We see the same thing happening over and over again. They are going to wait for a decision to be brought down in another case before they alter their position. If the judgment is to the government's advantage, it will say “We are now going to implement it”. If it is to the government's disadvantage, it will say “We are going to ignore it and do things our own way”.
The government waited very long before settling the issue of pay equity for women in the federal public service. I hope people who are watching us this evening will remember that, because most of them are just coming home from work. These are people who pay taxes so that the Government of Canada and other governments throughout the country, including Quebec, can continue to operate.
But this is not what this government is doing. It is targeting workers. Again, if we look at the impact on a riding such as Saint-Jean, we can see that it is not negligible. It was estimated that the riding of Saint-Jean alone suffers an annual shortfall of about $2 million, because the government is taking so long to settle the pay equity issue.
The workers should get used to the idea that to vote for a Liberal government is to vote against workers. In Quebec, many have realized that. Who really looks after the interests of workers in this House? Who will oppose special legislation that adversely affect these workers? The Bloc Quebecois has always stood for these workers.
This is one of the reasons the Bloc Quebecois is so popular in Quebec. For sure the millionaires, the banks and the insurance companies dealing with billions of dollars do not contribute a red cent to the coffers of the Bloc Quebecois, because we are popularly funded. We do not want our hands tied.
It is true that, when it comes time to put an x beside the Bloc Quebecois in the booth, these people hesitate. But workers, for example, can see just who can rise in this place and defend them effectively.
Another example is the EI fund. Who pays for the EI fund? People will tell me it is partly paid for by employers, and I would agree. But workers put in a large amount. And with all the changes to the EI fund, all the amendments to the legislation since it was introduced, who has benefited? The government, which, in my opinion, is levying an indirect tax. Workers contribute every week.
In Quebec, we have workers who have paid EI premiums for 25 or 30 years. During the ice storm, to give one example, we asked the government to be more flexible, because people needed money. Workers needed money to cope during a major disaster. And the government said no.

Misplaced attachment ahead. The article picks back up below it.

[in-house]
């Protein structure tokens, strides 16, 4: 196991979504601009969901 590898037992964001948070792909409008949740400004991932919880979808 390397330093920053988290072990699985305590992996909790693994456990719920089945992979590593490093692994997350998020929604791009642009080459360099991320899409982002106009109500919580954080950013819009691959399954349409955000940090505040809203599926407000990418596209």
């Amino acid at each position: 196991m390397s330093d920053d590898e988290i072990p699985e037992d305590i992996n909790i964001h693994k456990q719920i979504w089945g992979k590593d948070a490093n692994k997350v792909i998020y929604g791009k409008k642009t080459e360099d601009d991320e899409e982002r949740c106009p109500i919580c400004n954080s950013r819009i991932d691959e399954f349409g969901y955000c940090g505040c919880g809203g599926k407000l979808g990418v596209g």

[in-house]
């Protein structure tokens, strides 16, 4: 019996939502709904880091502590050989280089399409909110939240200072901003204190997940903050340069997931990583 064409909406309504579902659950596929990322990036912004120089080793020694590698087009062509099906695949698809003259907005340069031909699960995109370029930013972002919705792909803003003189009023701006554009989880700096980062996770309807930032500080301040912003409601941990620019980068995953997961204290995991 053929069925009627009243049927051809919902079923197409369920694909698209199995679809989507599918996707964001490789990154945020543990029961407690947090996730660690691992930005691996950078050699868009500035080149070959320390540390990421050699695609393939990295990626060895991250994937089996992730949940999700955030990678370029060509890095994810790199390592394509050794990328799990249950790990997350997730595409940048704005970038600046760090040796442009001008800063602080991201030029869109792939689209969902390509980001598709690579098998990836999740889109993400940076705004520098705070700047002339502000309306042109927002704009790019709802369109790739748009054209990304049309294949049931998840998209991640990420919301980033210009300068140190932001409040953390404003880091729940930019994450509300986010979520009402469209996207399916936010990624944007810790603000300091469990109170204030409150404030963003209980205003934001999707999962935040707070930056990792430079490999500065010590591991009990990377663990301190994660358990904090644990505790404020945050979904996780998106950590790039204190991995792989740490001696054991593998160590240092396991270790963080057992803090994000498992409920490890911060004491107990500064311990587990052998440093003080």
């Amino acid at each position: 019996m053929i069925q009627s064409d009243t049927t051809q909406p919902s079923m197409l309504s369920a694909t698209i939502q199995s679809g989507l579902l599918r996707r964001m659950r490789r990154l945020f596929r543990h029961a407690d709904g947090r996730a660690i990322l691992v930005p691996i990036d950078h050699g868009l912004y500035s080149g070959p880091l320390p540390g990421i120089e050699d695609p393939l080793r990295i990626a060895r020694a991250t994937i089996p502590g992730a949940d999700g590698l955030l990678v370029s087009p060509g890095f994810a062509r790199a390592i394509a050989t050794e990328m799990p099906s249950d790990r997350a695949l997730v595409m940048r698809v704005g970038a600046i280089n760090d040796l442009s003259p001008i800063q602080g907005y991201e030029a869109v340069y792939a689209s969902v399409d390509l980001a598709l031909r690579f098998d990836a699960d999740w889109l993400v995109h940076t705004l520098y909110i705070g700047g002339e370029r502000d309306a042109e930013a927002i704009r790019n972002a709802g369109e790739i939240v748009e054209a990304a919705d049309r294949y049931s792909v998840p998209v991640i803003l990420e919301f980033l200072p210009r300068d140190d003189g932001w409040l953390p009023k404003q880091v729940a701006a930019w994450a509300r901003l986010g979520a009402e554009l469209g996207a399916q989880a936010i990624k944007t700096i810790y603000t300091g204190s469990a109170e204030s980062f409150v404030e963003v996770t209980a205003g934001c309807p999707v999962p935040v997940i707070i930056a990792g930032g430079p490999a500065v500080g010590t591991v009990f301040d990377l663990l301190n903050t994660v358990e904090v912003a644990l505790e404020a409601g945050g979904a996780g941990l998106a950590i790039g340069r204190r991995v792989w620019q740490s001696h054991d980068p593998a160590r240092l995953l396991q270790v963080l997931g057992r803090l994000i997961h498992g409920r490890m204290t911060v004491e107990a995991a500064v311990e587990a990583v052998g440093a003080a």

This government continues to say no to workers, not just to those who are the victims of disasters. Members should take a look at the wording of the legislation. My colleague, the member for Kamouraska—Rivière-du-Loup—Témiscouta—Les Basques, is doing an excellent job, so that these inequities will be corrected.
Unfortunately, the government is turning a deaf ear, all the while accumulating billions of dollars in the fund and paying down its deficit. In the meantime, big corporations have it great in Canada. It is workers who are watching their salaries and living conditions slide ever downward. It is not for nothing that this Liberal government has been accused of going after workers. In my view, this is another blatant example.
There was another development recently. This goes back a few weeks.
A few years ago in the House, I raised the important issue of the Singer employees. I was told for two years, after I do not know how many questions, that the government had no responsibility in that case, whereas it was clearly stipulated in the contract that the government was a trustee, that it was the guardian of the plan and the fund.
It allowed Singer to stop paying premiums, taking the money from the fund surplus. Today, Singer workers, who are 83 years old on average, receive a monthly pension ranging from $20 to $50. There are people, like my father, who worked in that company for 45 years. We told the government “Look, this does not make sense. You were a trustee of the fund. Why did you allow the company to take money from the fund?”
If we annualize the whole pension fund, what has been taken out of it from 1962 to today, plus the accumulated interest, we get around $8 million, which could greatly benefit the Singer pensioners.
And what has the government been planning for the past two years? It has watched the public service pension plan grow. It has been getting ready to put its hand on the surplus. Contrary to what the President of the Treasury Board often says, the surplus does not belong to the government. Public servants have been paying into this fund.